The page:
From the Richmond Dispatch, 8/15/1864, p.1, c. 5
Hustings Court of Magistrates. – After the transaction of the following business on Saturday the court adjourned till the next term.
Mrs. E. Emerhiser, charged with receiving a lot of dry goods, knowing the same to have been stolen from M. L. Jacobson, was examined; but the jury failing to agree, were discharged, and the accused bailed for her appearance at the next term.
James Ryland, a shoemaker, charged with petty larceny, plead guilty, and was sentenced to six months’ imprisonment in the city jail. John Straylor, charged with the same offence, plead guilty, and was sentenced to thirty days’ imprisonment in jail; and Alfred Myer, also charged with petty larceny acknowledged his guilt, and received the sentence of sixty days’ confinement in jail.
Jerry and Morris, two slaves, charged with a misdemeanor, and ordered by the Mayor to receive twenty lashes, were tried on the appeal taken by them, and the Court re-affirming his Honor’s disposition of the case, they were ordered to be whipped forthwith.
James R. Shumaker, charged with stealing a saddle from Major Snowden, plead guilty to the charge and was sentenced to jail for six months.
The case against Wingfield S. Tynes, charged with stealing several small pieces of cotton cloth from William Stagg, was continued till the next term, and the accused was admitted to bail for his appearance.
The following order and indictments by the Grand Jury were thereupon read, after which the court adjourned:
“The Grand Jury having examined Messrs. Robert Howard, A. Judson Crane and John H. Gilmer, witnesses sent to them by the court, unanimously concur in the opinion that there was no evidence which proved any dereliction of duty on the part of Raleigh T. Daniel in prosecuting the Richmond Typographical Society, or in any other case, within their knowledge.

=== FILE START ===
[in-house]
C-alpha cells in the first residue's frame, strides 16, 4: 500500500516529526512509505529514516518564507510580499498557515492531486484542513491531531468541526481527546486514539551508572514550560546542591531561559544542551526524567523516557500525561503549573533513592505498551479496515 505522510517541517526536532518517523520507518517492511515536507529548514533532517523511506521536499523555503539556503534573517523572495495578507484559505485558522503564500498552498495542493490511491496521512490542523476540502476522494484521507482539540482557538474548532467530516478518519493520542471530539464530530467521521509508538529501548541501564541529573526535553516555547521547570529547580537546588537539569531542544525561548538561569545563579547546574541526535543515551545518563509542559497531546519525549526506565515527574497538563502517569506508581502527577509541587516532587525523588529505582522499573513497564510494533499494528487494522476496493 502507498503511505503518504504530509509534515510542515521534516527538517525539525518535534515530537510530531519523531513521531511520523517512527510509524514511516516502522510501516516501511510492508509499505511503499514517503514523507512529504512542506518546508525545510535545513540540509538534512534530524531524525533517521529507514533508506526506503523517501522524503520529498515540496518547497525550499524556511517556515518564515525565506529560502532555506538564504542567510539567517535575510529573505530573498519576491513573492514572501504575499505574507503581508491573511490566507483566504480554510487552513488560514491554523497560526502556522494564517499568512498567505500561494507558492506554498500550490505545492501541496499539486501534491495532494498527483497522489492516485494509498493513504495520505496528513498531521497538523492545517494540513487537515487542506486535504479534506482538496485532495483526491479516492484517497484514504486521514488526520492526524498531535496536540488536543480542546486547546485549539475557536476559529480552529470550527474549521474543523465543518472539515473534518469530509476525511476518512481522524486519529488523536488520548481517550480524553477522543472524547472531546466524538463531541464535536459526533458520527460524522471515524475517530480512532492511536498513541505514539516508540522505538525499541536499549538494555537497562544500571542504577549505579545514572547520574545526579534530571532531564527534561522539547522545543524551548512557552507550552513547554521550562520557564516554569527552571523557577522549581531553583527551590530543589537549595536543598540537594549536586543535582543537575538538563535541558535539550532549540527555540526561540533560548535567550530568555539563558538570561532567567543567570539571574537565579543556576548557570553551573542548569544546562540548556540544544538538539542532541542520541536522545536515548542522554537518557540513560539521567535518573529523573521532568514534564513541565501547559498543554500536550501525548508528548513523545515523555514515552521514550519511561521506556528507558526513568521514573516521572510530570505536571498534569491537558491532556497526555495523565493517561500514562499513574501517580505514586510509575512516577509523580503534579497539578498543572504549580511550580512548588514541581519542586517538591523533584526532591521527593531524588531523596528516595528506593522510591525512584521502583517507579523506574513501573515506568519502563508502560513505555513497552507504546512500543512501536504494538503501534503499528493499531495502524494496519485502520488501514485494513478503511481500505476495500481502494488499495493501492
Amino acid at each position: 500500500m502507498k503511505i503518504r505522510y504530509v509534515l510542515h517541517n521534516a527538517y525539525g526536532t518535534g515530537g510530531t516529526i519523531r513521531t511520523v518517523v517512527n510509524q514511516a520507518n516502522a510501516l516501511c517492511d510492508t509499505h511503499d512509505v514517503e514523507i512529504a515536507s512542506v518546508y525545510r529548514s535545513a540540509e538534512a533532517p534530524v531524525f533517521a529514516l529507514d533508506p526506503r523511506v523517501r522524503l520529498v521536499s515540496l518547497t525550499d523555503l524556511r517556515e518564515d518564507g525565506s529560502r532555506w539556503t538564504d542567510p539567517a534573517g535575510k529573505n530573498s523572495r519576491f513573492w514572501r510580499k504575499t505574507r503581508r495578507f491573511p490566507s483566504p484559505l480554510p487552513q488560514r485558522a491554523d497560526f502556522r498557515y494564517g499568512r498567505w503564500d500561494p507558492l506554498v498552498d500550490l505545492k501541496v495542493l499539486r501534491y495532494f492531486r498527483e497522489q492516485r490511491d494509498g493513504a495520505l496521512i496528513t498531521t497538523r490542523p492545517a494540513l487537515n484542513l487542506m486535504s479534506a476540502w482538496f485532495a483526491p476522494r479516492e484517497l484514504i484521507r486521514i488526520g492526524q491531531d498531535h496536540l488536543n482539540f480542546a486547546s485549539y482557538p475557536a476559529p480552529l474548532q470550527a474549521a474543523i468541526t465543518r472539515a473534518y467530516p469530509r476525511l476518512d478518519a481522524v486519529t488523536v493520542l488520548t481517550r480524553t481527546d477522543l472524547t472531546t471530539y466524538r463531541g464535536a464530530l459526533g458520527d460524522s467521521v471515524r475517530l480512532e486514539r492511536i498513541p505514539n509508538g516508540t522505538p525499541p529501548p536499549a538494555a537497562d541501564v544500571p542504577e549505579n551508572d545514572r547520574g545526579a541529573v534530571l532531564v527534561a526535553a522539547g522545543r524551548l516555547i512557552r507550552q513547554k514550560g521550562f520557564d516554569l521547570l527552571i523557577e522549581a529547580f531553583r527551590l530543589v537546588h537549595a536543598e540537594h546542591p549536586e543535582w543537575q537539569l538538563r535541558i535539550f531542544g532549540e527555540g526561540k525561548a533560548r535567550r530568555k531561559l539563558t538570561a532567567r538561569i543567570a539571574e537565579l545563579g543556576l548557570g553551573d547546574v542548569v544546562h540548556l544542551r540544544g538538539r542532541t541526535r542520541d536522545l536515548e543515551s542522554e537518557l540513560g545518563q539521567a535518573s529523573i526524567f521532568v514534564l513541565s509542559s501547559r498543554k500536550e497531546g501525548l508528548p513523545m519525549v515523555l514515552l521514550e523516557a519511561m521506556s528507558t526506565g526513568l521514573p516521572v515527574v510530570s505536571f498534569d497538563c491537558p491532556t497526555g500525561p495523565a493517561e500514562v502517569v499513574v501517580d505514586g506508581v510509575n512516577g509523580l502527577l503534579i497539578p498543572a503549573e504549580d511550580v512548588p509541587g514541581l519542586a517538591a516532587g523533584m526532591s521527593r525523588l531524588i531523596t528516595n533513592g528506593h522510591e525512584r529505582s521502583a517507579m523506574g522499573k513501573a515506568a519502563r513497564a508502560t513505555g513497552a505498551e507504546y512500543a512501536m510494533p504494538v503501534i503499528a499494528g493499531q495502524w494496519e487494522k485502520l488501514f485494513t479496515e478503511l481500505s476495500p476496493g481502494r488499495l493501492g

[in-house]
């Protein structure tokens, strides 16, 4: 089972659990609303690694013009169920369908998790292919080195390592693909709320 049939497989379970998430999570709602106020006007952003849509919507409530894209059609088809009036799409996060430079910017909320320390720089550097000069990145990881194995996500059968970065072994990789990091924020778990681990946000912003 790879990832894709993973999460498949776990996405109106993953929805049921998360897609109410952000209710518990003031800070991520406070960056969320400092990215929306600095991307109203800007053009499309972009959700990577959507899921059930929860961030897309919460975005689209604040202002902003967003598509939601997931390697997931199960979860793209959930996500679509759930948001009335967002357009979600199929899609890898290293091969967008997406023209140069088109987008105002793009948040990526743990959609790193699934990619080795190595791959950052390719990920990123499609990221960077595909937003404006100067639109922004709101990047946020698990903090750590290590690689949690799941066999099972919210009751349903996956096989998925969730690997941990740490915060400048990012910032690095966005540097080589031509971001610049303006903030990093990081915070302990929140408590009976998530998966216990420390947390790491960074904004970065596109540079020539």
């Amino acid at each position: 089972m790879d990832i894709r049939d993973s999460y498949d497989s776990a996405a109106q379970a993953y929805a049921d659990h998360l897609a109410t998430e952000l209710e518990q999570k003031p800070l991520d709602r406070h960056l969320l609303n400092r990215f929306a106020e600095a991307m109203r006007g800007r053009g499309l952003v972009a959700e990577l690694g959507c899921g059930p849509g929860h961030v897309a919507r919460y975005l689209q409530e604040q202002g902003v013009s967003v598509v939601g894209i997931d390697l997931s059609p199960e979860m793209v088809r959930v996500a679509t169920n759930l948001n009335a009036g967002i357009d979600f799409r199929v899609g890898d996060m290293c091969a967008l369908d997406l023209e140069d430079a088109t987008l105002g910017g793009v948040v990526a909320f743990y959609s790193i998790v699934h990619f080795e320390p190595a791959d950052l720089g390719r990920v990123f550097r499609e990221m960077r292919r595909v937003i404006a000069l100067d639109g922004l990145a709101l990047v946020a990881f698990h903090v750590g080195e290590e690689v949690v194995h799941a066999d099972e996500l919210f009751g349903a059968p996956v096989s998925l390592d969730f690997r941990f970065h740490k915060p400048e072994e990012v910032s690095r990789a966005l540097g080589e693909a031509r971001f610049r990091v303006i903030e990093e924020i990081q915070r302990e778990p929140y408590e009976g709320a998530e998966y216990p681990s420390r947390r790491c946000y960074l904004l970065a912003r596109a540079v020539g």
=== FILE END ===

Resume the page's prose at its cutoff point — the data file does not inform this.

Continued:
“William B. Smith, charged with larceny, not a true bill; true bills against Tom Griffin, a free negro, charged with keeping a disorderly house, two cases; Charles Fitzpatrick and Robert Calivan, charged with unlawfully selling liquor by retail, to be drank at their house, two cases, making altogether, with what have already been published, upwards of twenty cases; Richmond and York River railroad, for permitting a nuisance’” besides some other presentments against parties whose names could not be ascertained.
Subsequent to the reading of the above indictments, Mr. James Gamble, against whom true bills were found in three cases, charging him with betting at faro, came forward and paid the fines in such cases provided for, amounting in the aggregate to one hundred and fifty dollars.